If everything looks perfect from far away, the Warwick Valley is no exception. From the overlook at Bellvale Creamery, an ice cream parlor perched on Route 17A near Mt. Peter, the area couldn’t appear more inviting, nestled cozily between the mountains. But if you continue to follow the road west and turn down Oakland Avenue, you’ll find a place just as idyllic close up as it was when viewed from above—a historic, picturesque village cushioned by orchards and working farmland.
Head down Main Street and pop into one of the many boutique shops that call Warwick home, like Frazzleberries, a country store selling furniture made of reclaimed barn wood and a variety of crafts, or Newhard’s, an eclectic home store owned by the village mayor and his sisters. Just around the corner the antique wares of the Eclectic Eye spill tantalizingly out over Railroad Avenue’s sidewalk, and local hipsters sip fair trade coffee from the Tuscan Café while they stroll on South Street. The store facades, often brick or adorned with 19th century architectural details, give a warm, fuzzy, old-fashioned feeling to the streets, says Michael Bertonlini, who moved to Warwick from Chicago more than 30 years ago. Today, he’s curator of the Historical Society of the Town of Warwick, which cares for thousands of artifacts and 10 museum properties in the village, including the Azariah Ketchum House, a Federal-style home built in 1810 where Bertonlini currently lives.
“These outsiders come in and they see a village, and it isn’t Disney—it’s a working village that’s very much aware of its roots,” Bertonlini says. “And they all leave with this wonderful feeling, a quality of America that’s fast going with the malls and the destruction of so many communities. Here, we have people that have been bright enough to be able to understand the value of where they live and their heritage.”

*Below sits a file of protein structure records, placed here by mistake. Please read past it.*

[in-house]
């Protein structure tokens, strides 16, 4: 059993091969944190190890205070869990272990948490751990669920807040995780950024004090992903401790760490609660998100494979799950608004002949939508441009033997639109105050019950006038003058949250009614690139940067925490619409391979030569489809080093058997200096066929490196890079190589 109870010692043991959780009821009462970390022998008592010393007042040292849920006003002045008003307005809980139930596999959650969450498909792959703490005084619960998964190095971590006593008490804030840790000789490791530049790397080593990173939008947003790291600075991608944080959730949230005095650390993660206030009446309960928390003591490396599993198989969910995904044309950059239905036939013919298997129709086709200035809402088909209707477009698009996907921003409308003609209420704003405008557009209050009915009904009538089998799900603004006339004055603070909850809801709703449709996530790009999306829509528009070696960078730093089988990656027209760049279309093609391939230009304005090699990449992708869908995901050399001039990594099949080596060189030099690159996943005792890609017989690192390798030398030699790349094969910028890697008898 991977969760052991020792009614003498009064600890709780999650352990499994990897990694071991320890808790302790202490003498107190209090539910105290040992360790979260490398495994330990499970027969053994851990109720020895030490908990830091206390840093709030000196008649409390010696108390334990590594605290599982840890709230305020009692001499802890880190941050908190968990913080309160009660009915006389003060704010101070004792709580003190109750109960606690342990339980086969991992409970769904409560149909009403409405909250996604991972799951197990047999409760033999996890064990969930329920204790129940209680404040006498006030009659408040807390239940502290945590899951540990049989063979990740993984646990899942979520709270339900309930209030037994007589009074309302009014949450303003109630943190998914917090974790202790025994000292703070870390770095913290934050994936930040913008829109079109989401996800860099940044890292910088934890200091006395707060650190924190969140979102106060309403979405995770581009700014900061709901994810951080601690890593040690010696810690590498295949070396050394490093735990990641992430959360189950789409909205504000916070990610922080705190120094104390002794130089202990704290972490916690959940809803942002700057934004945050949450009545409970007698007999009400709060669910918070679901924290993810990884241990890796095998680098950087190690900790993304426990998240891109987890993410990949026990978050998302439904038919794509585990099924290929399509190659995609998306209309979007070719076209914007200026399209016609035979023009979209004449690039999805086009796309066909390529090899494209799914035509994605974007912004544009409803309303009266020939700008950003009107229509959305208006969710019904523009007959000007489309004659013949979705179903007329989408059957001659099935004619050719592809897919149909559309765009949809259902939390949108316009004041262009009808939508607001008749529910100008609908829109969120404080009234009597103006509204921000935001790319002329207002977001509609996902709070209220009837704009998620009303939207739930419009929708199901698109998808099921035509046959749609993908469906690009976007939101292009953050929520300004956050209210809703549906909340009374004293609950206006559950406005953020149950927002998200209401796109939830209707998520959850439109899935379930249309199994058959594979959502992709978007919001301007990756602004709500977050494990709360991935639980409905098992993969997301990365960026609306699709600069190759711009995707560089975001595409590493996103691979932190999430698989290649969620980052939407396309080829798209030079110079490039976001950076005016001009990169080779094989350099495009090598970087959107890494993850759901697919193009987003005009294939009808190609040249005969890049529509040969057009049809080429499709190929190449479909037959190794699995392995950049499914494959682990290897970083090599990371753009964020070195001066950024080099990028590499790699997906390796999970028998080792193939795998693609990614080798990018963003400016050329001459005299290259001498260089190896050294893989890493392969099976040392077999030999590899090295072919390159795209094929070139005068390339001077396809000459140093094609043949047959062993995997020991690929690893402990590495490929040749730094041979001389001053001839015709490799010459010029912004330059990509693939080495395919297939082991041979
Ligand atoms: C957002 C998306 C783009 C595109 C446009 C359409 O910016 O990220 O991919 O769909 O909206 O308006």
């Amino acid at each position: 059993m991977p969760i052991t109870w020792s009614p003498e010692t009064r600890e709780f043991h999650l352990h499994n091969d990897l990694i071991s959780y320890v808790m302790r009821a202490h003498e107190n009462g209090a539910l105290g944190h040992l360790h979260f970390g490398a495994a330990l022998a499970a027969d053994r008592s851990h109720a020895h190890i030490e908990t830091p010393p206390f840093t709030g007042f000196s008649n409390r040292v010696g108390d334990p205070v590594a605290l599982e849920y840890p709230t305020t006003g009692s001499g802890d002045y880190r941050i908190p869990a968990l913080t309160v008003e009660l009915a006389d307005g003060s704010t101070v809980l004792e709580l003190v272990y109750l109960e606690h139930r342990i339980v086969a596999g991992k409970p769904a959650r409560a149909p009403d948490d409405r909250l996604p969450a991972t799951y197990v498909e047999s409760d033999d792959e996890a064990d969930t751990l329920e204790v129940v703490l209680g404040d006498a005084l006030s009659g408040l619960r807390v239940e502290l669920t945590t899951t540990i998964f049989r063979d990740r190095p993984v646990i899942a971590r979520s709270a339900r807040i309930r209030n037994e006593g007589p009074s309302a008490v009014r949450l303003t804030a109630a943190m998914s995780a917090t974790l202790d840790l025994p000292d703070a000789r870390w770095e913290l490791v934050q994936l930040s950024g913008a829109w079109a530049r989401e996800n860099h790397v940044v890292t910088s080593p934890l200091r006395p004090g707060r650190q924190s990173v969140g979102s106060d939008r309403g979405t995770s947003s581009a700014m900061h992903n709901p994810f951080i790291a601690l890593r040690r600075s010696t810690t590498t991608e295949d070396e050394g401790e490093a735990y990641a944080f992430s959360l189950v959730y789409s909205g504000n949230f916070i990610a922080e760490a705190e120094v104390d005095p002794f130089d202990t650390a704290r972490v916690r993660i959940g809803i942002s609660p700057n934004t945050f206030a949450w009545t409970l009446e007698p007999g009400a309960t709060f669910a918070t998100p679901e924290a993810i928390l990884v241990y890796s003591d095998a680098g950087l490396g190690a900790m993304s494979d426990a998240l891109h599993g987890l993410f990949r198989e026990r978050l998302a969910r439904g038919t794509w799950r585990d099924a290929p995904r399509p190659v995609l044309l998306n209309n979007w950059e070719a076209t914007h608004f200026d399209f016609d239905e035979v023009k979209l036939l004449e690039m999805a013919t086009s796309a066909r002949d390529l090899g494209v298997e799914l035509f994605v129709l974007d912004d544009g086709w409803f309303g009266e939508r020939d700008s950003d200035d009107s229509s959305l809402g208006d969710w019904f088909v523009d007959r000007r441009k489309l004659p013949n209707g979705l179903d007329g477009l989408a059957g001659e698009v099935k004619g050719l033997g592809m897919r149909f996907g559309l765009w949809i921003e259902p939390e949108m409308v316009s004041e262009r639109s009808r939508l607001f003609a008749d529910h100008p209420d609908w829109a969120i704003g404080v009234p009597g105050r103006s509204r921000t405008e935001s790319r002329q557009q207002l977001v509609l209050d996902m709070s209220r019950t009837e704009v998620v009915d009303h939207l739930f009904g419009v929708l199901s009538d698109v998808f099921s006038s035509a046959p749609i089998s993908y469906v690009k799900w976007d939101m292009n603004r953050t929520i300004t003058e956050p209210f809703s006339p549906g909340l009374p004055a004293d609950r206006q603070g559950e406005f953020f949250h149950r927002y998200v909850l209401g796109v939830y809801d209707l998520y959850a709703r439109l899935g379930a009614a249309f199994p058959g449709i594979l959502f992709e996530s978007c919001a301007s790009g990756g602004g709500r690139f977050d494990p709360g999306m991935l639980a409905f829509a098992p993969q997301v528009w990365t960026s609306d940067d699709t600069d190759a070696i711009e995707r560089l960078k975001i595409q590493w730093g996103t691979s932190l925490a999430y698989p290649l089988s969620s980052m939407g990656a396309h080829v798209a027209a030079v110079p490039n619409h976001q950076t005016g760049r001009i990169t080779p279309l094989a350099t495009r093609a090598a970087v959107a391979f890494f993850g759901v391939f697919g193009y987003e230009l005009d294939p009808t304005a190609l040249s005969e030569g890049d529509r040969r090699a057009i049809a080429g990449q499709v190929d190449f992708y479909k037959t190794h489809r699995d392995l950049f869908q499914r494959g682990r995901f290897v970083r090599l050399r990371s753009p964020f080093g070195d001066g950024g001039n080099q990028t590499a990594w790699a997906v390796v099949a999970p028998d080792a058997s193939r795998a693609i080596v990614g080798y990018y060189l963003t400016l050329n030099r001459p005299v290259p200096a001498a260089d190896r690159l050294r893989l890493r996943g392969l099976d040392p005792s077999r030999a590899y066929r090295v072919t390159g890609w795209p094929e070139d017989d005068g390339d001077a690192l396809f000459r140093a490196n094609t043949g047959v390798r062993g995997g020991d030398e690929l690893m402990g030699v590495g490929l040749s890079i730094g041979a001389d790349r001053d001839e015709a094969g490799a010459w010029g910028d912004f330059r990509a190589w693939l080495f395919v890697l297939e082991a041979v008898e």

According to town historian Richard Hull, author of History of Warwick, New York: Three Centuries of a Community 1696-1996, Native Americans occupied the area for about 12,000 years prior to colonization. By 1764, the village of Warwick had been founded and the area (including Florida and Greenwood Lake, which help form the encompassing town of Warwick) anchored its economy on agriculture and iron. Local iron manufacturer Sterling Works forged bullets for George Washington’s army and made the links of chain that blocked British ships from moving along the Hudson River during the Revolutionary War.
Many of the village’s most significant structures were built during this time. Baird’s Tavern, for one, was built of limestone in 1766 and served as an outpost for Washington and his men and a one-stop shop for townspeople—owner Francis Baird furnished medical supplies, farm equipment, candles, and other necessities. Another, the Old School Baptist Meeting House, was built in 1819 and features a number of striking elements, including a wine-glass pulpit and a barrel ceiling. Both are under the charge of the local historic society, and the Baptist Meeting House is still packed today when reserved for weddings; Baird’s Tavern can be used for a number of events, from tea parties to private dinners.
It was the advent of the Warwick Valley Railroad in 1862 that changed the face of the village. An influx of wealthy city residents built lavish weekend homes in Victorian style and made local farmers more than financially secure with a way to transport crops for sale in the city. The height of this era would pass with the Great Depression, but the stage was set for a quick recovery as local roadways were built and the Black Dirt Region of neighboring Pine Island was drained, becoming one of the most fertile farming regions in the country. Today, Warwick thrives on tourism (its apple orchards, fall festivals, farmers market, and wineries are all equal draws), which accounts for almost 25 percent of the economic activity in the area. From Warwick Valley Winery’s hard apple cider to the gingerbread trim on pristinely preserved Victorian homes, the village is as desirable a daytrip destination as it is a place to call home.
Keeping Up Appearances
It’s not by chance that Warwick is so well preserved, it’s on purpose—and if there’s any turbulence in the village, it’s usually impassioned opinions about development, conservation, and efforts to pass more protective zoning restrictions, like the ones that have prohibited vinyl siding in the historic district and restricted exterior alterations on buildings more than 75 years old.